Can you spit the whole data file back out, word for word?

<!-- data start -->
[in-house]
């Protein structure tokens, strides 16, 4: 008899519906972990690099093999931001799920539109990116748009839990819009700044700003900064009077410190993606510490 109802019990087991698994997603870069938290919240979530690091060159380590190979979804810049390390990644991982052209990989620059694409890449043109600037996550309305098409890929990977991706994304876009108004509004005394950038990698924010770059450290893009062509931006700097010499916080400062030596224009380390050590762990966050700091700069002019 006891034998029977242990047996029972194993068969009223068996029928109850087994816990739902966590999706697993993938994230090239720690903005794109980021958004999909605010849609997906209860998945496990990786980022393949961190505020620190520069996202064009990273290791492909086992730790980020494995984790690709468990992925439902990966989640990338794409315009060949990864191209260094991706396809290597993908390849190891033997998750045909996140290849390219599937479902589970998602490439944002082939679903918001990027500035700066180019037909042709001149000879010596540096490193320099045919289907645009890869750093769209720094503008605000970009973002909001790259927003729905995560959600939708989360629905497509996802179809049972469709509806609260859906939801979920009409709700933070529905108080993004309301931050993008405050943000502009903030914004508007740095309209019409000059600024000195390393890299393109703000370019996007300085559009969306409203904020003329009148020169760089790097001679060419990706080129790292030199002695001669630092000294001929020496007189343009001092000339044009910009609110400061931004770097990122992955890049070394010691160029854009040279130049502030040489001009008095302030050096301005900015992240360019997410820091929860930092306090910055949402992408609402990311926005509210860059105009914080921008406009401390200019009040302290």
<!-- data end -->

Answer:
[in-house]
């Protein structure tokens, strides 16, 4: 008899519906972990690099093999931001799920539109990116748009839990819009700044700003900064009077410190993606510490 109802019990087991698994997603870069938290919240979530690091060159380590190979979804810049390390990644991982052209990989620059694409890449043109600037996550309305098409890929990977991706994304876009108004509004005394950038990698924010770059450290893009062509931006700097010499916080400062030596224009380390050590762990966050700091700069002019 006891034998029977242990047996029972194993068969009223068996029928109850087994816990739902966590999706697993993938994230090239720690903005794109980021958004999909605010849609997906209860998945496990990786980022393949961190505020620190520069996202064009990273290791492909086992730790980020494995984790690709468990992925439902990966989640990338794409315009060949990864191209260094991706396809290597993908390849190891033997998750045909996140290849390219599937479902589970998602490439944002082939679903918001990027500035700066180019037909042709001149000879010596540096490193320099045919289907645009890869750093769209720094503008605000970009973002909001790259927003729905995560959600939708989360629905497509996802179809049972469709509806609260859906939801979920009409709700933070529905108080993004309301931050993008405050943000502009903030914004508007740095309209019409000059600024000195390393890299393109703000370019996007300085559009969306409203904020003329009148020169760089790097001679060419990706080129790292030199002695001669630092000294001929020496007189343009001092000339044009910009609110400061931004770097990122992955890049070394010691160029854009040279130049502030040489001009008095302030050096301005900015992240360019997410820091929860930092306090910055949402992408609402990311926005509210860059105009914080921008406009401390200019009040302290």